Tucci Admits Internal Friction In EMC Federation, But Tells Investors It's OK

Joe Tucci

EMC has, perhaps, allowed too much friction between different parts of the multiple businesses that comprise the EMC Federation. The company, however, continues to pin its future on the unusual organization that is trying to bring together multiple different technologies into a larger solution, EMC's top executive recently told investors.

EMC Chairman and CEO Joe Tucci late last week told investors at the Wells Fargo Securities Tech, Media & Telecom Conference that the EMC Federation, by focusing on a software-defined world, is already resulting in new business for the company.

The EMC Federation includes EMC Information Infrastructure; virtualization leader VMware; big data and custom app platform developer Pivotal; and security technology developer RSA.

[Related: EMC CEO Tucci: VMware Could Be Spun Off Very Quickly]

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EMC in October moved to absorb VCE, its joint venture with Cisco Systems to develop preintegrated Vblock converged infrastructure solutions into EMC by purchasing much of Cisco's equity in VCE. That move makes VCE the newest part of the EMC Federation.

Tucci, responding to a question from Wells Fargo Securities analyst Maynard Um, said that the EMC Federation, by bringing together some overlapping technologies being developed under the overall EMC umbrella, has caused some friction between the various parts of the company.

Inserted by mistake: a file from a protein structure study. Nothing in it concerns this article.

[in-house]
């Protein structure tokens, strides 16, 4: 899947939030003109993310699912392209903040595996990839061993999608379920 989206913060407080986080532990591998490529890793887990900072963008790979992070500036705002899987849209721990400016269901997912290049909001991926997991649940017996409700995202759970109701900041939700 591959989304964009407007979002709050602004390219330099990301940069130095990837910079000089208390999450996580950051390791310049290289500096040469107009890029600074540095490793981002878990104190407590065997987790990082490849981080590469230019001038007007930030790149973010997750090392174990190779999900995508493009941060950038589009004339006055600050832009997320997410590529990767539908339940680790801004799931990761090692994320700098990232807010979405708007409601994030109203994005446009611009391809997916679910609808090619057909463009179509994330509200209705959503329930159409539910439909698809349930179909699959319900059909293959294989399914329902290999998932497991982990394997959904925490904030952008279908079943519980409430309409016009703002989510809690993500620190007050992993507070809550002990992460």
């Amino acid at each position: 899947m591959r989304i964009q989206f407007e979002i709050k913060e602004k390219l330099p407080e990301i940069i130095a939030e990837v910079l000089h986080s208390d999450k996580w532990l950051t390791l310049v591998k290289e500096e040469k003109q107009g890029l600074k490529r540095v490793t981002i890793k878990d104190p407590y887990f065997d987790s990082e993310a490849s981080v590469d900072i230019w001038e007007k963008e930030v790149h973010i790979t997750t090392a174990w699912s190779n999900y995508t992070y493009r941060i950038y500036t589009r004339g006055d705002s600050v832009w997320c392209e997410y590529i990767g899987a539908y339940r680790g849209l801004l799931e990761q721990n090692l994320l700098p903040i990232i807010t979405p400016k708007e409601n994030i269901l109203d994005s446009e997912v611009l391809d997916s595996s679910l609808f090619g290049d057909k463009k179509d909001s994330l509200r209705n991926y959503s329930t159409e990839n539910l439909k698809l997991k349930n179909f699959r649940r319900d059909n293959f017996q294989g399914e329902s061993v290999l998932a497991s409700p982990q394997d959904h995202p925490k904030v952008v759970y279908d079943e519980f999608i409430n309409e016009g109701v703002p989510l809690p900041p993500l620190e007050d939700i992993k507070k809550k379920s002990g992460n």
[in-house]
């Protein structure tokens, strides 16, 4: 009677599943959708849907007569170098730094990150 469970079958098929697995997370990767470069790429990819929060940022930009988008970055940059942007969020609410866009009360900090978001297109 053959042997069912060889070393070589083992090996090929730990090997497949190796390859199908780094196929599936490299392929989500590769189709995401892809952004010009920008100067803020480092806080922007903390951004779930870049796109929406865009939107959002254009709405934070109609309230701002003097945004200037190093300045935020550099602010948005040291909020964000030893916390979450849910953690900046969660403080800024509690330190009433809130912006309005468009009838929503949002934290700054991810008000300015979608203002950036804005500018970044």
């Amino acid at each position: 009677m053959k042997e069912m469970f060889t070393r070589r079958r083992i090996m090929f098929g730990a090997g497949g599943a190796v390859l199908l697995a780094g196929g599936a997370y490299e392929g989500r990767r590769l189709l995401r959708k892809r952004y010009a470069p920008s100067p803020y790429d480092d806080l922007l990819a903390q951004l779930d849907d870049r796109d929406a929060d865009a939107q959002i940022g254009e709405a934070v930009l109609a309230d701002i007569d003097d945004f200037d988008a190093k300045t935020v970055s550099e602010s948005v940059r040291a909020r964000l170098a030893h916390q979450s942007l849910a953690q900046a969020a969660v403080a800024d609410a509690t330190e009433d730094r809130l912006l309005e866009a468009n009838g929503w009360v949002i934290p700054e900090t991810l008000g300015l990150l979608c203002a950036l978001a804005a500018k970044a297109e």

"I think some friction is good," he said. "And, to be honest, there is more friction than we should have today."

With the EMC Federation, EMC has developed a model that continues to morph over time even as it has produced a lot of value, Tucci said.

The EMC Federation model has three tenets, Tucci said. The first is a similar vision among the different components about where the market is going. The second is a common strategy for building software-defined data centers. In both cases, EMC is doing well, he said.

The third tenet is the separate missions of the different parts of the EMC Federation, some of which overlap by design, Tucci said.

"Think of [VMware's] VSAN and EVO: RAIL being a good [example]," he said. "It sounds like it’s competitive, but it’s not. But underneath it, on the third level, which we haven't done very well, a good enough job -- it’s my fault -- is you need to operationally align and say, 'When are you going to operationally align around sets of customers? When are you going to operationally align around new market activities?'"

NEXT: Understanding the EMC Federation

EMC's customers have already started taking advantage of the EMC Federation.

The company last month unveiled the first of five planned integrated solutions based on technology sourced from multiple parts of the EMC Federation. That initial solution, the Federation Software-Defined Data Center, combines EMC and VMware technology into a flexible platform upon which further EMC Federation technologies can be built.